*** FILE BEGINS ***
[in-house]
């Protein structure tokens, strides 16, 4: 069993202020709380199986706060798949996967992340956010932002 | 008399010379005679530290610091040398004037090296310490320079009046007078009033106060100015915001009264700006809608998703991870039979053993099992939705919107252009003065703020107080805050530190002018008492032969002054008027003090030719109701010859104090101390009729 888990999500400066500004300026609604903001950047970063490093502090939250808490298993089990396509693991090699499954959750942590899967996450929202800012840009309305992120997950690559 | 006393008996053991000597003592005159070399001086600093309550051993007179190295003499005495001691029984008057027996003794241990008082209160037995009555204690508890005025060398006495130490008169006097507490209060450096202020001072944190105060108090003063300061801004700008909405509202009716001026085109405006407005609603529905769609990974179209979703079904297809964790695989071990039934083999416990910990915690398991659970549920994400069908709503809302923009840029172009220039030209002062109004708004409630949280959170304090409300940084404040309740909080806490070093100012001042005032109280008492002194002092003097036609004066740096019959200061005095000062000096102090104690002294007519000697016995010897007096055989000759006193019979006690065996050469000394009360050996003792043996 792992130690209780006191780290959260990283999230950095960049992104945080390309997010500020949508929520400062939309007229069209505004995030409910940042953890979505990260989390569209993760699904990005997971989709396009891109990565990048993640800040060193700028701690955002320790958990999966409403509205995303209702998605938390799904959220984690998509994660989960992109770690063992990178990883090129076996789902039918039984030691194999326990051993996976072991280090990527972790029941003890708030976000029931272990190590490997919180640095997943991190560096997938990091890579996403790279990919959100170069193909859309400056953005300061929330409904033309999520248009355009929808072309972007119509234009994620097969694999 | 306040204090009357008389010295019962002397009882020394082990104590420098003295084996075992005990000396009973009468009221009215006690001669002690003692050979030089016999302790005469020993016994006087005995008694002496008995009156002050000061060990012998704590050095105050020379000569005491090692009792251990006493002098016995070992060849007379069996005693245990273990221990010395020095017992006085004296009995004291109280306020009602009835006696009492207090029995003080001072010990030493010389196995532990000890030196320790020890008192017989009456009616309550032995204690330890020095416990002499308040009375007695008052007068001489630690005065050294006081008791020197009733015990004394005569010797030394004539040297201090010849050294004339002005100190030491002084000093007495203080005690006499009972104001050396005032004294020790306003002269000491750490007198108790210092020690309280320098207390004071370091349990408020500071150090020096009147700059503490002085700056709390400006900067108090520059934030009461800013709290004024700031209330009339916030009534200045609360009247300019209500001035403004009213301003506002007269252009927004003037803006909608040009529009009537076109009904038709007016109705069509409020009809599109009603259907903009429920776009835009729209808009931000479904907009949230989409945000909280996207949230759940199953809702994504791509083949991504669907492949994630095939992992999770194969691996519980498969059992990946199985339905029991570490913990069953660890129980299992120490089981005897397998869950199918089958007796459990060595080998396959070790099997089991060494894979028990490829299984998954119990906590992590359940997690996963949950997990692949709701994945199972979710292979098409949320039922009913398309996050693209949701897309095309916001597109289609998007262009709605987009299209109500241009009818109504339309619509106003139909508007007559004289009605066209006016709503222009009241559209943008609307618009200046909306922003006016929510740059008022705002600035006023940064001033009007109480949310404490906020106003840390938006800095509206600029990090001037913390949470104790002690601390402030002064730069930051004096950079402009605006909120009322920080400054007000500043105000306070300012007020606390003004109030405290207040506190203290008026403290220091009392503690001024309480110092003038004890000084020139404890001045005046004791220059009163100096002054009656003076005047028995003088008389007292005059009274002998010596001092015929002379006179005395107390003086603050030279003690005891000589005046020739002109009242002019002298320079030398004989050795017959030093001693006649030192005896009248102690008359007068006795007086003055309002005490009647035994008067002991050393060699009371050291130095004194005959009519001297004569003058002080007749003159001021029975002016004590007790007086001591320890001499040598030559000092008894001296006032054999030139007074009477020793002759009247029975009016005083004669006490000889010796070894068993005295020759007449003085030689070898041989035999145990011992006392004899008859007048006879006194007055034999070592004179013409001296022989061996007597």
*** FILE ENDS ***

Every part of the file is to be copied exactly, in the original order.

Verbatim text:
[in-house]
């Protein structure tokens, strides 16, 4: 069993202020709380199986706060798949996967992340956010932002 | 008399010379005679530290610091040398004037090296310490320079009046007078009033106060100015915001009264700006809608998703991870039979053993099992939705919107252009003065703020107080805050530190002018008492032969002054008027003090030719109701010859104090101390009729 888990999500400066500004300026609604903001950047970063490093502090939250808490298993089990396509693991090699499954959750942590899967996450929202800012840009309305992120997950690559 | 006393008996053991000597003592005159070399001086600093309550051993007179190295003499005495001691029984008057027996003794241990008082209160037995009555204690508890005025060398006495130490008169006097507490209060450096202020001072944190105060108090003063300061801004700008909405509202009716001026085109405006407005609603529905769609990974179209979703079904297809964790695989071990039934083999416990910990915690398991659970549920994400069908709503809302923009840029172009220039030209002062109004708004409630949280959170304090409300940084404040309740909080806490070093100012001042005032109280008492002194002092003097036609004066740096019959200061005095000062000096102090104690002294007519000697016995010897007096055989000759006193019979006690065996050469000394009360050996003792043996 792992130690209780006191780290959260990283999230950095960049992104945080390309997010500020949508929520400062939309007229069209505004995030409910940042953890979505990260989390569209993760699904990005997971989709396009891109990565990048993640800040060193700028701690955002320790958990999966409403509205995303209702998605938390799904959220984690998509994660989960992109770690063992990178990883090129076996789902039918039984030691194999326990051993996976072991280090990527972790029941003890708030976000029931272990190590490997919180640095997943991190560096997938990091890579996403790279990919959100170069193909859309400056953005300061929330409904033309999520248009355009929808072309972007119509234009994620097969694999 | 306040204090009357008389010295019962002397009882020394082990104590420098003295084996075992005990000396009973009468009221009215006690001669002690003692050979030089016999302790005469020993016994006087005995008694002496008995009156002050000061060990012998704590050095105050020379000569005491090692009792251990006493002098016995070992060849007379069996005693245990273990221990010395020095017992006085004296009995004291109280306020009602009835006696009492207090029995003080001072010990030493010389196995532990000890030196320790020890008192017989009456009616309550032995204690330890020095416990002499308040009375007695008052007068001489630690005065050294006081008791020197009733015990004394005569010797030394004539040297201090010849050294004339002005100190030491002084000093007495203080005690006499009972104001050396005032004294020790306003002269000491750490007198108790210092020690309280320098207390004071370091349990408020500071150090020096009147700059503490002085700056709390400006900067108090520059934030009461800013709290004024700031209330009339916030009534200045609360009247300019209500001035403004009213301003506002007269252009927004003037803006909608040009529009009537076109009904038709007016109705069509409020009809599109009603259907903009429920776009835009729209808009931000479904907009949230989409945000909280996207949230759940199953809702994504791509083949991504669907492949994630095939992992999770194969691996519980498969059992990946199985339905029991570490913990069953660890129980299992120490089981005897397998869950199918089958007796459990060595080998396959070790099997089991060494894979028990490829299984998954119990906590992590359940997690996963949950997990692949709701994945199972979710292979098409949320039922009913398309996050693209949701897309095309916001597109289609998007262009709605987009299209109500241009009818109504339309619509106003139909508007007559004289009605066209006016709503222009009241559209943008609307618009200046909306922003006016929510740059008022705002600035006023940064001033009007109480949310404490906020106003840390938006800095509206600029990090001037913390949470104790002690601390402030002064730069930051004096950079402009605006909120009322920080400054007000500043105000306070300012007020606390003004109030405290207040506190203290008026403290220091009392503690001024309480110092003038004890000084020139404890001045005046004791220059009163100096002054009656003076005047028995003088008389007292005059009274002998010596001092015929002379006179005395107390003086603050030279003690005891000589005046020739002109009242002019002298320079030398004989050795017959030093001693006649030192005896009248102690008359007068006795007086003055309002005490009647035994008067002991050393060699009371050291130095004194005959009519001297004569003058002080007749003159001021029975002016004590007790007086001591320890001499040598030559000092008894001296006032054999030139007074009477020793002759009247029975009016005083004669006490000889010796070894068993005295020759007449003085030689070898041989035999145990011992006392004899008859007048006879006194007055034999070592004179013409001296022989061996007597």